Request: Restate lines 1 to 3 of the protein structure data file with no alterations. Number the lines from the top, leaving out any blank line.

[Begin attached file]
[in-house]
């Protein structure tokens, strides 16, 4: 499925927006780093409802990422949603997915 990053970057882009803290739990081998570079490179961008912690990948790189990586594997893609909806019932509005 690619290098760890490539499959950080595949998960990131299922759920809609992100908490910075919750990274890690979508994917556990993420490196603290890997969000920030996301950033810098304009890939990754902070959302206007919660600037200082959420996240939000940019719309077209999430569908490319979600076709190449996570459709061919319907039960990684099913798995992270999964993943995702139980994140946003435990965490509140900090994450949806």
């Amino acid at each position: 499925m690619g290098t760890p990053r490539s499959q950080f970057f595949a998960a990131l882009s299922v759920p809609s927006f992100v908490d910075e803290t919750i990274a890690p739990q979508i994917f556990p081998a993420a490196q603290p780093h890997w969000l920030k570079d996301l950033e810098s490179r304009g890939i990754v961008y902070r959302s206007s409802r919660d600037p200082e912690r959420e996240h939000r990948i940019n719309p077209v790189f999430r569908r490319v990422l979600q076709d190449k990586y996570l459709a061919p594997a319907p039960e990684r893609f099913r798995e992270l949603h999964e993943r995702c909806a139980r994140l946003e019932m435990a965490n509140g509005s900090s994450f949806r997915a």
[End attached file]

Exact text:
[in-house]
């Protein structure tokens, strides 16, 4: 499925927006780093409802990422949603997915 990053970057882009803290739990081998570079490179961008912690990948790189990586594997893609909806019932509005 690619290098760890490539499959950080595949998960990131299922759920809609992100908490910075919750990274890690979508994917556990993420490196603290890997969000920030996301950033810098304009890939990754902070959302206007919660600037200082959420996240939000940019719309077209999430569908490319979600076709190449996570459709061919319907039960990684099913798995992270999964993943995702139980994140946003435990965490509140900090994450949806």
């Amino acid at each position: 499925m690619g290098t760890p990053r490539s499959q950080f970057f595949a998960a990131l882009s299922v759920p809609s927006f992100v908490d910075e803290t919750i990274a890690p739990q979508i994917f556990p081998a993420a490196q603290p780093h890997w969000l920030k570079d996301l950033e810098s490179r304009g890939i990754v961008y902070r959302s206007s409802r919660d600037p200082e912690r959420e996240h939000r990948i940019n719309p077209v790189f999430r569908r490319v990422l979600q076709d190449k990586y996570l459709a061919p594997a319907p039960e990684r893609f099913r798995e992270l949603h999964e993943r995702c909806a139980r994140l946003e019932m435990a965490n509140g509005s900090s994450f949806r997915a």